All About Inferior Alveolar Nerve Block

The inferior alveolar nerve is also known as inferior dental nerve.  It gives off a motor branch that supplies to mylohyoid muscle and anterior belly of digastric. Then it enters mandibular foramen and travels through the inferior alveolar canal. From inferior dental canal it supplies to mandibular third molar, second molar, first molar, and second premolar.  

From the level of the second premolar, it moves forward as mental nerve and exits through mental foramen.  The mental nerve supplies sensory nerve fibres to the chin and lower lip of that side. Within the mandible after mental foramen, it moves forward as incisive nerve and gives sensory supply to mandibular incisors and mandibular canines of that side. 

Anatomical landmarks of inferior alveolar nerve block: 

  • mucobuccal fold 
  • external oblique ridge 
  • anterior border of mandibular ramus 
  • internal oblique Ridge 
  • retromolar Triangle 
  • pterygomandibular ligament 
  • buccal pad 
  • pterygomandibular space 

Nerves anesthetized by inferior alveolar nerve block: 

  • inferior dental nerve and its subdivisions 
  • mental nerve 
  • incisive nerve 
  • lingual nerve 
  • buccinator nerve 

Area anaesthetised by inferior alveolar nerve block 

  • lower portion of the ramus and body of the mandible 
  • mandibular teeth incisors, canines, premolars, and molars 
  • mucous membrane and underlying tissues anterior to the mandibular first molar (supplied by lingual nerve) 


To numb the soft tissues posterior to the buccal aspect of the first molar the long buccal nerve should be anaesthetised.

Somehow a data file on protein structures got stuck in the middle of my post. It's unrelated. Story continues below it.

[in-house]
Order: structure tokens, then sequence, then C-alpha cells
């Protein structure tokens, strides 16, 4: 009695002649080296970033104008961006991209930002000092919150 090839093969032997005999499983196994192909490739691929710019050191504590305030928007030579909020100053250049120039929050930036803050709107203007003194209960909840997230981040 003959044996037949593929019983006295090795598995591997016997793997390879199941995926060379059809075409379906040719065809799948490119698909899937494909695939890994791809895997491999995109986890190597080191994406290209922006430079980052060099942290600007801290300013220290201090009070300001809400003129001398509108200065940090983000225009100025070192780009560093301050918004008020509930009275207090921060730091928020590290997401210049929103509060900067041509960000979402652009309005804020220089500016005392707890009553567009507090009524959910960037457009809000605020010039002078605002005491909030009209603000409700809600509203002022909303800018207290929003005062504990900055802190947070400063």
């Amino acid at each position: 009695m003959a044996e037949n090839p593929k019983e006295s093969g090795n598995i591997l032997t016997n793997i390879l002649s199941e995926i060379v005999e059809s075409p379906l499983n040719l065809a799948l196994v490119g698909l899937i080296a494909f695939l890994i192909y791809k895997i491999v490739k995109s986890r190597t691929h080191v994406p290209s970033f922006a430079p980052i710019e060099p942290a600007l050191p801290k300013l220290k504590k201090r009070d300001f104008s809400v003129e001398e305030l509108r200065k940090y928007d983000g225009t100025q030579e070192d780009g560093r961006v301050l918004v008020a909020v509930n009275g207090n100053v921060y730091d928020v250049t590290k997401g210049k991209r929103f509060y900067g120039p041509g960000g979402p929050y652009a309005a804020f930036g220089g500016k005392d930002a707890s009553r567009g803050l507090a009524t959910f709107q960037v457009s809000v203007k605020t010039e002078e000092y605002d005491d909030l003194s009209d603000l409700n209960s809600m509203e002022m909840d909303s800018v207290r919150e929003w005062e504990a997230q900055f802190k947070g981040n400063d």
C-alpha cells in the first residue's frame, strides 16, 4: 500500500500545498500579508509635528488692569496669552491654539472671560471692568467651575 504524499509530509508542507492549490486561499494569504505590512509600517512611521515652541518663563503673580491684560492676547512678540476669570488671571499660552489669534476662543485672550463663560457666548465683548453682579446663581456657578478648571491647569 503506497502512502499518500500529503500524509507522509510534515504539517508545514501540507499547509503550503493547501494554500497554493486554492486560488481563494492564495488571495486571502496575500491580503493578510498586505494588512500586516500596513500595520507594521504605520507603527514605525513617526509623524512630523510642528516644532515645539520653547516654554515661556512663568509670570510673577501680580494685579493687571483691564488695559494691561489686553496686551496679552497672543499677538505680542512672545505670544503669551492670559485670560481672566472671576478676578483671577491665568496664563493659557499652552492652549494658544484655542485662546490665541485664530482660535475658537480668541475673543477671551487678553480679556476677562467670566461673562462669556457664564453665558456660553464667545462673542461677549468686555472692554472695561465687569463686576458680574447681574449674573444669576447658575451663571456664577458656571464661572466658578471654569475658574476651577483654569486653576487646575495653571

Indications of inferior alveolar nerve block: 

  • root canal treatment, implant surgery, flap surgery, extraction of teeth or any other surgical procedure on mandibular teeth. 
  • surgical procedure on soft and hard tissues anterior to the first mandibular molar.  in this case both inferior alveolar nerve and lingual nerve should be blocked. 
  • surgical procedure performed on soft tissues and hard issues posterior to the first mandibular mean second & third molar.  in this case both inferior dental nerve and long buccal nerve, both should be anaesthetised. 
  • in diagnosing pulp vitality, trigeminal neuralgia et cetera. 

Way of the needle during insertion for inferior alveolar 

nerve block: 

The needle passes through mucosa, a thin sheet of buccinator muscle, loose connective tissue and fat. 

Structures in neighbourhood of the needle when it is in final position: 

  • inferior alveolar arteries and veins 
  • inferior alveolar nerve 
  • inferior portion of the internal pterygoid muscle 
  • mylohyoid artery and veins 
  • mylohyoid nerve 
  • the needle is present anterior to the deep part of parotid gland 
  • the needle is present medial to the ramus of the mandible 
  • the needle is present lateral to 1. Lingual nerve 2. internal pterygoid muscle. 3. sphenomandibular ligament 

Symptoms of anaesthesia in inferior dental nerve block: 

Subjective symptoms:

Subjective symptoms of IAN block are tingling sensation and numbness of the lower lip, and tip of the tongue when lingual nerve is also anaesthetised. 

Objective symptoms: 

instrumentation should be done. Use either the tip of a blunt probe or elevator to check for objective symptoms.   The anaesthetic tissue and teeth should be pressed and tapped as compared to the normal side without anaesthesia. 

Complications of inferior dental nerve block: 

One or several of the given below complications may develop during inferior alveolar nerve blocks. 

  • muscle trismus 
  • haematoma 
  • needle breakage 
  • mucosal irritation 
  • transient hemifacial paralysis 


This article has already been published on September 15, 2018. 


Read more:

Inferior alveolar nerve block: Alternative technique